While we await publication of the political parties’ manifestos, there can be no doubt that the UK’s membership of the EU will be a key issue in the fast-approaching (if not already underway) 2015 general election campaign. Much of the debate will focus on the question of whether a referendum ought to be held on the UK’s continuing membership of the EU, and if so, when such an ‘in-out’ referendum ought to be held.
The position of the Conservative party is well established: an ‘in-out’ referendum should be held in 2017, following (attempted) renegotiation of the EU treaties, to provide an alternative vision of the UK’s future (scaled-back) relationship with its European partners. Yet given all indications are that the forthcoming election will produce a second consecutive hung Parliament, with no party likely to emerge with a majority of seats in the House Commons, some post-election wrangling as to the composition of the next government can be expected. And whether the goal is to negotiate a substantive legislative agenda around which a coalition government might be formed, or a confidence and supply deal to sustain a minority administration in office, it is easy to imagine that discussions between a number of parties might be animated by the prospect and timing of an ‘in-out’ EU referendum (see e.g. the recent posturing of UKIP, indicating that the price of its support will be an ‘in-out’ referendum held on an expedited timetabled, later this year).
Yet what seems largely lost in such discussion is a product of post-election wrangling between prospective coalition partners following the previous general election in 2010: the European Union Act 2011. This post will briefly map the relationship between the EU Act 2011 and a potential ‘in-out’ referendum on the UK’s EU membership, highlighting some key choices which may arise in this context after the 2015 general election, the necessity of engaging with these choices, and how such an exercise could prove beneficial.
The Basic Relationship
The EU Act 2011 makes detailed provision requiring referendums to be held to approve a range of specified changes to the UK-EU relationship, seeking to cover, in very broad terms, transfers of power or competence from the UK to the EU. Given the breadth of the ‘referendum locks’ imposed by the EU Act, the creation of which in and of itself is an unprecedented constitutional experiment, it might be thought surprising that the legislation does not make provision as to the necessity of a referendum prior to any decision to leave the EU. While there can be little doubt that a referendum would politically be essential to approve any government decision to withdraw from the EU (with the 1975 referendum on continuing EU membership setting a crucial precedent in this respect), there is no legislative mechanism presently in existence requiring, or perhaps more importantly, allowing for, this possibility.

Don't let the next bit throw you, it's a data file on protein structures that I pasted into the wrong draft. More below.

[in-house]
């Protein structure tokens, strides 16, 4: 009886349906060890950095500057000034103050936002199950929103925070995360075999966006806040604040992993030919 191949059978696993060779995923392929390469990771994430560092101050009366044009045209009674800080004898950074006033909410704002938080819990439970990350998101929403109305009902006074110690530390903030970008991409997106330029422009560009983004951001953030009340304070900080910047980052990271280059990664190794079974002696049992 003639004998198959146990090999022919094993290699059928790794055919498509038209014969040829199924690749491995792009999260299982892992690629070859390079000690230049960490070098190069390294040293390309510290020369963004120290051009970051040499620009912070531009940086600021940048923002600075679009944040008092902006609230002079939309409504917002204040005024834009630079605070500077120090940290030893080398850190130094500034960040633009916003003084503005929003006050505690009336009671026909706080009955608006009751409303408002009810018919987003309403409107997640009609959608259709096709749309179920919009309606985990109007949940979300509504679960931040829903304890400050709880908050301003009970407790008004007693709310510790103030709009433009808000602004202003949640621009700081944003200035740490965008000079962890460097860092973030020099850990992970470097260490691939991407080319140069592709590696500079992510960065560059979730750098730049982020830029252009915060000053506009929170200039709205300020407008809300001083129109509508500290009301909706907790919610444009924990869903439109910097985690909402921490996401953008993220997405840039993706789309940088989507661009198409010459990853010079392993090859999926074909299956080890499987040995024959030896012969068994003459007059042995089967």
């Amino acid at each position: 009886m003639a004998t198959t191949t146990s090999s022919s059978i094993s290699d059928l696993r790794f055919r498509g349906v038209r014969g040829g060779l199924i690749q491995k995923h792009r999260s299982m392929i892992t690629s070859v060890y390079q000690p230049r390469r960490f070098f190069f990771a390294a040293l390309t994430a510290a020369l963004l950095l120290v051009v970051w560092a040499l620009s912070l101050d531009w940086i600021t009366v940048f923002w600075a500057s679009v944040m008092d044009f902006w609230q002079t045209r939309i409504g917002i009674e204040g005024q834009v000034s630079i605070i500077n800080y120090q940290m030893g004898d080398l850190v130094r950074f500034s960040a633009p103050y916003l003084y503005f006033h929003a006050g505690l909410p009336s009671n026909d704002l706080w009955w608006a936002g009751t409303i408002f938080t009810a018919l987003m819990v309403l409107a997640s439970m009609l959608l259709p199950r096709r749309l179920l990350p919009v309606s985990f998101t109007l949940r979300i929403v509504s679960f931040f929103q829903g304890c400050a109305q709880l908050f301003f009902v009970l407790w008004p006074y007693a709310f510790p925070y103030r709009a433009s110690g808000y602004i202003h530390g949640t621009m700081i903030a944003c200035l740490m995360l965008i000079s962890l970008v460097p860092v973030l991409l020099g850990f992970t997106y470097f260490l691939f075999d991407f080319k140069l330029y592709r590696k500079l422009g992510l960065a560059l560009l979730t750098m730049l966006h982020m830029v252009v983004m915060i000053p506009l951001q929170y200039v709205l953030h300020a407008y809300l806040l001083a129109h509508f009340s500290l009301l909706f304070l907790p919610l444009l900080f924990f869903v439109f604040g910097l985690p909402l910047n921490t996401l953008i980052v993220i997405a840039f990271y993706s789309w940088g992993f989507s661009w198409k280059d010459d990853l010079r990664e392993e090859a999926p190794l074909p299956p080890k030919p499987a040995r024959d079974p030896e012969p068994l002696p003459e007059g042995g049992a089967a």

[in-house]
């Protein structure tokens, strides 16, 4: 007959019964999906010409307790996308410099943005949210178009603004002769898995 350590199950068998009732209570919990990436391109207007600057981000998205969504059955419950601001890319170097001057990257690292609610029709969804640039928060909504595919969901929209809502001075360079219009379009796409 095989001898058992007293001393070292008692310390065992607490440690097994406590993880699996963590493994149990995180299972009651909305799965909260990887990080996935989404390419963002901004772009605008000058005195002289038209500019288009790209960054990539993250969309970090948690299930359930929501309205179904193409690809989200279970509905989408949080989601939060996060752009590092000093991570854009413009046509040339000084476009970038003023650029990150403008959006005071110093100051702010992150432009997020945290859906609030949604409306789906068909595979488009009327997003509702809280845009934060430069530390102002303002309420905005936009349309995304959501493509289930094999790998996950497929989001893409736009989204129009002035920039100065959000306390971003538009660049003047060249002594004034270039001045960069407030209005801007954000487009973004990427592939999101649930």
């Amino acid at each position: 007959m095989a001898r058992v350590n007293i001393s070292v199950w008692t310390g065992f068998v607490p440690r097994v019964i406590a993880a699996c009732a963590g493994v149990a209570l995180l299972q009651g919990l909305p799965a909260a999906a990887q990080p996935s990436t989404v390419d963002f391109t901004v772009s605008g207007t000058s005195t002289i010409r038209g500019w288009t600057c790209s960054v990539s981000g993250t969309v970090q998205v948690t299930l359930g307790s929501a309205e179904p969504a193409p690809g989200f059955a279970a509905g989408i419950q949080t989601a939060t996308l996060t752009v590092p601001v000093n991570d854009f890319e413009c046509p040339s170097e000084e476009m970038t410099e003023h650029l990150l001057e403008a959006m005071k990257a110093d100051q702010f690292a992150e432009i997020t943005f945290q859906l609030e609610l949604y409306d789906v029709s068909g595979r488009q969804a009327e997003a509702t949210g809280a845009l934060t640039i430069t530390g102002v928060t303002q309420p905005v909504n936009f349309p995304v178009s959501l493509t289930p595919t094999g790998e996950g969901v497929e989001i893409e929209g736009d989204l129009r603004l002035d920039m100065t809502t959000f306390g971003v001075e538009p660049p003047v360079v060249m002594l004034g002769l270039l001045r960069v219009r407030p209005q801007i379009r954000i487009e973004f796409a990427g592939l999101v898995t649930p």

As such, new legislation would be required to make provision for an ‘in-out’ referendum on EU membership to be held at some stage in the next Parliament, in line with the established constitutional practice that the holding of a referendum in the UK will be authorised by statute (for example, the Referendum Act 1975 for the EU membership referendum, the Referendums (Scotland and Wales) Act 1997 and Northern Ireland (Entry to Negotiations, etc) Act 1996 for the New Labour devolution referendums, the Parliamentary Voting System and Constituencies Act 2011 for the AV referendum, and the Scottish Independence Referendum Act 2013 for the recent independence referendum).
A number of significant issues would need to be confronted in the process of reaching substantive agreement as to the content of such legislation. Such headline grabbing questions would include those relating to timing (a ‘snap’ referendum, or one following a period of negotiation with European stakeholders?), the definition of the electorate (has the Scottish independence referendum set a precedent for the inclusion of voters aged between 16 and 18? Would EU citizens resident in the UK be permitted to vote?), and the framing of the question (simply ‘in’ or ‘out’, or something more elaborate?). But a further question would be of underlying constitutional significance: how would this new legislation fit with the existing, and extensive, statutory scheme? What approach – if any – would new legislation providing for an ‘in-out’ referendum to be held take to the EU Act?
Engaging with the EU Act: Some Options and Issues…